Expense: $1,122.52
source

Destination: SAN FRANCISCO VIA NEW YORK TO ISRAEL
Sponsor: American Israel Education Foundation
Purpose: EDUCATION MISSION
Date: Aug 2, 2003 (8 days)
Expense: $5,943.55
source

Destination: FRESNO-PALM SPRINGS-WASH, DC FRESNO-PALM SPRINGS-FRESNO
Sponsor: Annenberg Foundation and related organizations
Purpose: CALIFORNIA DELEGATION ISSUES
Date: Dec 5, 2003 (2 days)
Expense: $2,523.95
source

Destination: PALM SPRINGS AREA
Sponsor: Annenberg Foundation and related organizations
Purpose: CALIFORNIA DELEGATION ISSUES
Date: Dec 5, 2003 (2 days)
Expense: $1,476.30
source

Destination: JACKSONVILLE/AMELIA ISLAND, FLORIDA
Sponsor: Democratic Leadership Council
Purpose: SPRING RETREAT FOR DLC
Date: Mar 25, 2004 (3 days)
Expense: $1,939.18
source

Destination: JACKSONHOLE, WY
Sponsor: JONES MANAGEMENT LLC
Purpose: PAYDAY ADVANCE WITH COMMUNITY FINANCIAL SERVICES ASSOC. OF AMERICA
Date: Sep 10, 2004 (3 days)
Expense: $2,860.00
source

Destination: SAN FRANCISCO-PARIS-BRUSSELS-PARIS-WASHINGTON, DC
Sponsor: Transatlantic Policy Network
Purpose: TO ASSESS PROGRESS MADE ON THE 10-POINT, 10-YEAR ACTION PLAN IN THE TPN'S "STRATEGY TO STRENGTHEN TRANSATLANTIC PARTNERSHIP" AND TO SET TPN'S WORK PRIORITIES
Date: Nov 29, 2004 (7 days)
Expense: $13,265.13
source

Destination: BIRMINGHAM, ALABAMA-MONTGOMERY, ALABAMA-SELMA, ALABAMA
Sponsor: Faith & Politics Institute
Purpose: CELEBRATE THE 40TH ANNIVERSARY OF THE VOTING RIGHTS MARCH BY VISITING THE HISTORIC SITES OF THE CIVIL RIGHTS MOVEMENT IN ALABAMA
Date: Mar 4, 2005 (2 days)
Expense: $925.00
source

Destination: OAKLAND, CALIFORNIA-CHICAGO (O'HARE AIRPORT)-WASHINGTON, DC (REAGAN AIRPORT)
Sponsor: CHICAGO MERCANTILE EXCHANGE INC./CHICAGO BOARD OF TRADE
Purpose: FIRST-HAND LOOK AT THEIR EXCHANGES, SPEAK WITH THOSE WHO OPERATE IN THEIR MARKETS ON A DAILY BASIS, AND SEE A DEMONSTRATION OF THEIR RECENT INNOVATIONS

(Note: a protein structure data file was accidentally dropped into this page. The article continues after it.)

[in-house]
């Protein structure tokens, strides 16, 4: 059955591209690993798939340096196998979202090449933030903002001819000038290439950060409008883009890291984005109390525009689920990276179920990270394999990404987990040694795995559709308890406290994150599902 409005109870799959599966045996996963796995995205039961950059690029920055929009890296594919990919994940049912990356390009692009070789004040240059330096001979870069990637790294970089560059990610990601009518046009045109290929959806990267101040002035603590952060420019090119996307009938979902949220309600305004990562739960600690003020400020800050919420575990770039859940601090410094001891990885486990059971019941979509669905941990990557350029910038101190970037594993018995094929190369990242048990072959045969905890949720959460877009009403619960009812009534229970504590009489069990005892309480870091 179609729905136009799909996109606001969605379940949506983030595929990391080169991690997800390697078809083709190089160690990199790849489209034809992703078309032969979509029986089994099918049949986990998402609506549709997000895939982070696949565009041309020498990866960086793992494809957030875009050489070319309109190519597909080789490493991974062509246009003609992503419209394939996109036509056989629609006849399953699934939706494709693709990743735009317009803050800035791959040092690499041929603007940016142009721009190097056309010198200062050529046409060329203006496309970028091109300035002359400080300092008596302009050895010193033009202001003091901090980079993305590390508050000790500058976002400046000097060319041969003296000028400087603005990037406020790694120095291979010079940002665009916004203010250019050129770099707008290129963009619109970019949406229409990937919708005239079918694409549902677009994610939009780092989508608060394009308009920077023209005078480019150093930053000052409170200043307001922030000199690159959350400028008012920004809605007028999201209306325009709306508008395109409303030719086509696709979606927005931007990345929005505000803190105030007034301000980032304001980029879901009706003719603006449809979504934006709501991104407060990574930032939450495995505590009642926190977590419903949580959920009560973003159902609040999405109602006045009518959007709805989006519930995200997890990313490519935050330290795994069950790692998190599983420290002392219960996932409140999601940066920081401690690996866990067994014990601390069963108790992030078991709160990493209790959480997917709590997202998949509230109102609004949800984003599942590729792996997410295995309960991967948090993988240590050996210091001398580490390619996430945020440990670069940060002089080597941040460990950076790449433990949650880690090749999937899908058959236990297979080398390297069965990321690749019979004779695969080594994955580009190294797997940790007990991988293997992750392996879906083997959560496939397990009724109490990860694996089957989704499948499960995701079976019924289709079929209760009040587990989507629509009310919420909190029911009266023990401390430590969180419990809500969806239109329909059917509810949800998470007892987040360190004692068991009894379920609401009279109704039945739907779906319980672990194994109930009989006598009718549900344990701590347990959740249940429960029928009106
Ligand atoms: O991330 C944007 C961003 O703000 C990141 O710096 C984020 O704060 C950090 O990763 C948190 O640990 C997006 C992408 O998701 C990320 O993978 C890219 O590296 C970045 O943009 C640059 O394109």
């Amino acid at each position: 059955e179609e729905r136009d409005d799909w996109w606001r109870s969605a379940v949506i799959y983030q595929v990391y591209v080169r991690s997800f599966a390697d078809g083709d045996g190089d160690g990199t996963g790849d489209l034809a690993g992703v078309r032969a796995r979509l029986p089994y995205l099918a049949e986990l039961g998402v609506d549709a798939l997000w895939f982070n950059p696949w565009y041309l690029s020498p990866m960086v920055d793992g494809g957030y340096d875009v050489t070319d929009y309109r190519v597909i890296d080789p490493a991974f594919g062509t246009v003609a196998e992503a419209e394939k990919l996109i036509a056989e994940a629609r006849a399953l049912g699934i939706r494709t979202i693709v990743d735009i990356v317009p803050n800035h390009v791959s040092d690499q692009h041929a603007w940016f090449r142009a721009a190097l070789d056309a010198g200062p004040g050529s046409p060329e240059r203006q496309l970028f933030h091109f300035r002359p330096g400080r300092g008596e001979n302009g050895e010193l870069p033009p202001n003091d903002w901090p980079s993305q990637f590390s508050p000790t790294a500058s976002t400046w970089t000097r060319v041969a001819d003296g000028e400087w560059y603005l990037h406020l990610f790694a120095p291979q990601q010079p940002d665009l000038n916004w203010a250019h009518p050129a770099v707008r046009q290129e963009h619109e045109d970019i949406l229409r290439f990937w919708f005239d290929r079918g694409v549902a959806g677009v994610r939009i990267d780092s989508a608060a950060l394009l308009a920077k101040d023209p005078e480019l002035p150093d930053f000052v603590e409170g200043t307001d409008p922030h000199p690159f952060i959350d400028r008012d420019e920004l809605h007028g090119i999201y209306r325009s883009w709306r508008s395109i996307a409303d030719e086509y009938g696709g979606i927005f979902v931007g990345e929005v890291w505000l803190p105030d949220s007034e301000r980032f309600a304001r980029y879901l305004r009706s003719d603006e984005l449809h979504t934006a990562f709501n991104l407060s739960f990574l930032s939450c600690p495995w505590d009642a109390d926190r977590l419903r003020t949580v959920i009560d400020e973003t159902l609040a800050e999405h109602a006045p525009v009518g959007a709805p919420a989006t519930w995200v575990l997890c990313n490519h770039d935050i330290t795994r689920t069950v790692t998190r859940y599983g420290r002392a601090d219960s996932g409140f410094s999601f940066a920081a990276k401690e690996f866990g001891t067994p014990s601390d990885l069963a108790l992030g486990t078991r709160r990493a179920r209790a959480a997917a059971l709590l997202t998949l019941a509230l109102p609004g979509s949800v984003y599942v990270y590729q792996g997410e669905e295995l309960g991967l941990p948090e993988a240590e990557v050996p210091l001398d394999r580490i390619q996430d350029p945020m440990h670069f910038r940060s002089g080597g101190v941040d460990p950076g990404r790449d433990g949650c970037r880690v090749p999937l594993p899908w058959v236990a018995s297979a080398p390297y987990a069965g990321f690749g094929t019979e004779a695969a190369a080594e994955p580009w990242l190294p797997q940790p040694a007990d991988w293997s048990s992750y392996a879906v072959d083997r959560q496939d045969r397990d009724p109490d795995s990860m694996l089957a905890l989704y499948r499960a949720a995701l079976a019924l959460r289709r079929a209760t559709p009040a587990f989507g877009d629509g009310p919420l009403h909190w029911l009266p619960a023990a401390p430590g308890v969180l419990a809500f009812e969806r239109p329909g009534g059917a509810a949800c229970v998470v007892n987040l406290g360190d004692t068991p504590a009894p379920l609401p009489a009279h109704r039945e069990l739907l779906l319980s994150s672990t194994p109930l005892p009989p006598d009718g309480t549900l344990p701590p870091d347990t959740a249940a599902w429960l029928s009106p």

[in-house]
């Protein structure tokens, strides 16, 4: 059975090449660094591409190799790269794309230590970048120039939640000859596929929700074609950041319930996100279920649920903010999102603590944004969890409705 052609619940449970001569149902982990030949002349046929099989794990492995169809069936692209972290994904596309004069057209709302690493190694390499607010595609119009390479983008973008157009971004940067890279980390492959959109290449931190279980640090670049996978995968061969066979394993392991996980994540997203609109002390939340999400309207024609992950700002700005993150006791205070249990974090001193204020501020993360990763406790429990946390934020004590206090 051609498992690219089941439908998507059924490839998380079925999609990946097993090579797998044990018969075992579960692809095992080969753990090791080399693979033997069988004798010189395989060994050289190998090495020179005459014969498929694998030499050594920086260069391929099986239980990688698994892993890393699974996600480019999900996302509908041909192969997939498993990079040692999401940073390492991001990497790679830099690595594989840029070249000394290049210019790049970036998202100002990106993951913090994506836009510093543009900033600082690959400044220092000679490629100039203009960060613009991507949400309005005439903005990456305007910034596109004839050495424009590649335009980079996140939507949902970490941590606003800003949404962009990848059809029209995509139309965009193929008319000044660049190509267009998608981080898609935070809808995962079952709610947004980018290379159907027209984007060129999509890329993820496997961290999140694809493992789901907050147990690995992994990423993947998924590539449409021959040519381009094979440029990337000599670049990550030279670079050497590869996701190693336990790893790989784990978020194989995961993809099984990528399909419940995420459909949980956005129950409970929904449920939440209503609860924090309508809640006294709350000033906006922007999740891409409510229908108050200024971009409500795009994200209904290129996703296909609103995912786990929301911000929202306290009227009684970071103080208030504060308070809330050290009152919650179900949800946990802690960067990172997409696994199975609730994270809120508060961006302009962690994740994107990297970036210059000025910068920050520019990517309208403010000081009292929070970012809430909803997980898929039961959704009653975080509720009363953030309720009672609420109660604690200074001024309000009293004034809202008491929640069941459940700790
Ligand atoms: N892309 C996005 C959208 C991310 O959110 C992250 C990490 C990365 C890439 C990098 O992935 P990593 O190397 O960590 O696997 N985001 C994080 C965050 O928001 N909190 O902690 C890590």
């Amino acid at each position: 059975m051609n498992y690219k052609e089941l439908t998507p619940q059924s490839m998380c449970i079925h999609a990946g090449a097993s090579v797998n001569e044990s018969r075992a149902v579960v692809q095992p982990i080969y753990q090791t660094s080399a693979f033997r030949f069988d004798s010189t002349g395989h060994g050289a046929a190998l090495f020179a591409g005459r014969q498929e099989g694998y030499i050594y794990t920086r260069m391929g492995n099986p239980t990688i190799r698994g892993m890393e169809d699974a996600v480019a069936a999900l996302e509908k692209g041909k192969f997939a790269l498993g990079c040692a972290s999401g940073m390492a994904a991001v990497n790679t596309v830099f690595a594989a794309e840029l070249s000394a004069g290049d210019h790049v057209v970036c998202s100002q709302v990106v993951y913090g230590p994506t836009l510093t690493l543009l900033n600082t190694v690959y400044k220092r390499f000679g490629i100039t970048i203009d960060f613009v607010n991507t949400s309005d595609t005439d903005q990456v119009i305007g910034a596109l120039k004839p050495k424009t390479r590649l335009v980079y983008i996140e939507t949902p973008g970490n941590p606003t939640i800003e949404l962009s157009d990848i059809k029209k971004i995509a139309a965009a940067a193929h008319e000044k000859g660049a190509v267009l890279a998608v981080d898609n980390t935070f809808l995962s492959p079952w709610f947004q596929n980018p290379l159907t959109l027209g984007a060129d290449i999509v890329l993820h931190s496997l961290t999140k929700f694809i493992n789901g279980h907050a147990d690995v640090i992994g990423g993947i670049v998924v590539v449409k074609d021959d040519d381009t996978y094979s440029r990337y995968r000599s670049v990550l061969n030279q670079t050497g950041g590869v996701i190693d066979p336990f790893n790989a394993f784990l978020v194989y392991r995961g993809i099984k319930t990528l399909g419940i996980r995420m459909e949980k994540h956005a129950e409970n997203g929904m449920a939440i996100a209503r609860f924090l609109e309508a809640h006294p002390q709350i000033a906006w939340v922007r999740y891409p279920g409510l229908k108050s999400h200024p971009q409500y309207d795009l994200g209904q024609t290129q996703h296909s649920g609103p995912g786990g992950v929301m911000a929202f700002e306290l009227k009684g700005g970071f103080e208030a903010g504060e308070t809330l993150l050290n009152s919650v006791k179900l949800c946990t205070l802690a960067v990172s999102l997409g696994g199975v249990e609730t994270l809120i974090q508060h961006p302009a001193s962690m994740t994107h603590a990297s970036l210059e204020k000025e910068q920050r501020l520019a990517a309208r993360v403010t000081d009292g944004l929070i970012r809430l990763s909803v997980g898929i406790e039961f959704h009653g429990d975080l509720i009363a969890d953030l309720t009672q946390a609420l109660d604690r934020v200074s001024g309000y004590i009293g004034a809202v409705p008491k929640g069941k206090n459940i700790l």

Date: Apr 10, 2005 (2 days)
Expense: $1,324.85
source

Destination: SAN FRANCISCO, CA-CHICAGO, IL-WASHINGTON, DC
Sponsor: United Fresh Fruit & Vegetable Association
Purpose: ATTEND THE ANNUAL UNITED PRODUCE TRADE SHOW IN CHICAGO, IL TO LEARN MORE ABOUT THE INDUSTRY AND HOW IT RELATES TO CALIFORNIA AGRICULTURE
Date: May 1, 2005 (1 day)
Expense: $665.41
source


Congressional staff traveling under the office of Dennis Cardoza

Anne Cannon
Gary Palmquist
Jennifer Walsh
Eric Wortman



American RadioWorks |
boots-to-books

From Boots to Books

The longest war in American history is drawing to a close. Now, the men and women who served are coming home, and many hope to use higher education to build new, better lives. They have help from the Post-9/11 GI Bill, a piece of legislation that many advocates say offers more support to returning veterans than any policy since the original GI Bill of 1944. In this documentary, we explore how the first GI Bill revolutionized the lives of millions of young veterans, America’s institutions of higher education, and American society at large. But America’s economic and academic systems have changed, and veterans today are returning to a very different reality than their predecessors.

Recent Posts

  • 09.03.15

    The history of the GI Bill

    A staggering 16 million soldiers returned home from World War II, and millions of them went to school. Because GI Bill benefits were generous enough to pay for any college in the country, veterans flooded all types of institutions, from elite schools like Harvard to large state schools, to vocational schools. By 1947, half of all college students in America were veterans.
  • 09.03.15

    The front lines of the long journey home

    Colleges and universities have become the front lines of one of the great challenges posed by war: how to reintegrate the people who've served.
  • 09.03.15

    The GI Bill: One of the last great economic ladders?

    The Post-9/11 GI Bill was supposed to change where veterans could go to college by giving them more money, and, therefore, more options. But since the new bill went into effect in 2009, the percentage of veterans enrolling at four-year public and private nonprofit schools has barely budged.
  • 08.27.15

    A different approach to teacher learning: Lesson study

    In the United States, we tend to think that improving education is about improving teachers - recruiting better ones, firing bad ones. But the Japanese think about improving teaching. It's a very different idea.